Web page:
Polarized Light Cues Underlie Compass Calibration in Migratory Songbirds

@article{Muheim2006PolarizedLC,
  title={Polarized Light Cues Underlie Compass Calibration in Migratory Songbirds},
  author={Rachel Muheim and John B Phillips and Susanne {\AA}kesson},
  journal={Science},
  year={2006},
  volume={313},
  pages={837 - 839}
}
Migratory songbirds use the geomagnetic field, stars, the Sun, and polarized light patterns to determine their migratory direction. To prevent navigational errors, it is necessary to calibrate all of these compass systems to a common reference. We show that migratory Savannah sparrows use polarized light cues from the region of sky near the horizon to recalibrate the magnetic compass at both sunrise and sunset. We suggest that skylight polarization patterns are used to derive an absolute (i.e… 
Magnetic compass of migratory Savannah sparrows is calibrated by skylight polarization at sunrise and sunset
Migratory birds use compass systems derived from the geomagnetic field, the stars, the sun and polarized light patterns. We tested whether birds use a single underlying reference system for
Contradictory results on the role of polarized light in compass calibration in migratory songbirds
Experiments with migrating birds on the interaction between magnetic and celestial cues have produced heterogeneous results. A recent study claimed that the magnetic compass in passerine migrants is
Not all songbirds calibrate their magnetic compass from twilight cues: a telemetry study
TLDR
It is reported that free-flying European migrants, song thrushes Turdus philomelos, released after pre-exposure to a horizontally rotated magnetic field, do not recalibrate their magnetic compass from solar cues, but rather show a simple domination of either the magnetic or the stellar compass.
White-throated sparrows calibrate their magnetic compass by polarized light cues during both autumn and spring migration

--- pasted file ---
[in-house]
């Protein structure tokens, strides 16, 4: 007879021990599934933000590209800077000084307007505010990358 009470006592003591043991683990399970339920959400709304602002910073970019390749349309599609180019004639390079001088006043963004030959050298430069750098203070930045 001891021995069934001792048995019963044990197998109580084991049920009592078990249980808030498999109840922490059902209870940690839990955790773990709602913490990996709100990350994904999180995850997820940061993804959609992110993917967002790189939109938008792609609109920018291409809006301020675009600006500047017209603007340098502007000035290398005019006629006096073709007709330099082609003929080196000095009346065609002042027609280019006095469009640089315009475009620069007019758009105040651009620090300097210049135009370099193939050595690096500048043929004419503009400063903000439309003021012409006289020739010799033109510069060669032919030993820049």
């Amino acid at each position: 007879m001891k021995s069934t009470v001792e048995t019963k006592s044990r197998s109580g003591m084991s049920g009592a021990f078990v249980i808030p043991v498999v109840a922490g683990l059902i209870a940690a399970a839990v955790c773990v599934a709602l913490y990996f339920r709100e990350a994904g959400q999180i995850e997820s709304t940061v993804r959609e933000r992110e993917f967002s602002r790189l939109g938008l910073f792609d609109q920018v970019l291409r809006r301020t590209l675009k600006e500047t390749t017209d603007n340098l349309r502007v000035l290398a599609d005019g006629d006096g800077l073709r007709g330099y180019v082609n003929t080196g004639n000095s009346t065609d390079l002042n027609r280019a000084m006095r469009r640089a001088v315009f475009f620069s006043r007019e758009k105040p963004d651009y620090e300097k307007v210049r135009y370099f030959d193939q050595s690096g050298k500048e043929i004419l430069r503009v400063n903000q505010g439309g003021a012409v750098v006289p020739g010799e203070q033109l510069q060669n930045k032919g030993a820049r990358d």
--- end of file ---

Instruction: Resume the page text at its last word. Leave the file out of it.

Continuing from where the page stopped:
TLDR
There is no evidence for a difference in compass hierarchy between different phases of migration, confirming previous work showing that polarized light cues near the horizon at sunrise and sunset provide the primary calibration reference both in the beginning and at the end of migration.
A hierarchy of compass systems in migratory birds
Migratory birds use several different sources of orientation information. They have at least three compass systems based on different cues: the sun and polarized light, the stars and their
Avian orientation: multi-cue integration and calibration of compass systems
TLDR
It is suggested that the conflicting results reported by different authors are due to genuine variation among species and pro - pose hypotheses to explain this variation.
Response of a free-flying songbird to an experimental shift of the light polarization pattern around sunset
TLDR
It is shown that both the experimental and the control birds being released after nautical twilight departed consistently towards south-southeast, a lacking difference in the departure direction of both groups may suggest that birds did not recalibrate any of the compass systems during the experiment.
Feasibility of sun and magnetic compass mechanisms in avian long-distance migration
TLDR
The feasibility of different compass routes varies greatly with latitude, migratory direction, migration season, and geographic location.
Polarized skylight does not calibrate the compass system of a migratory bat
TLDR
This observation argues against the use of a polarization-calibrated magnetic compass by this migratory bat and questions that the ability of using polarized light for navigation is a consistent feature in bats.
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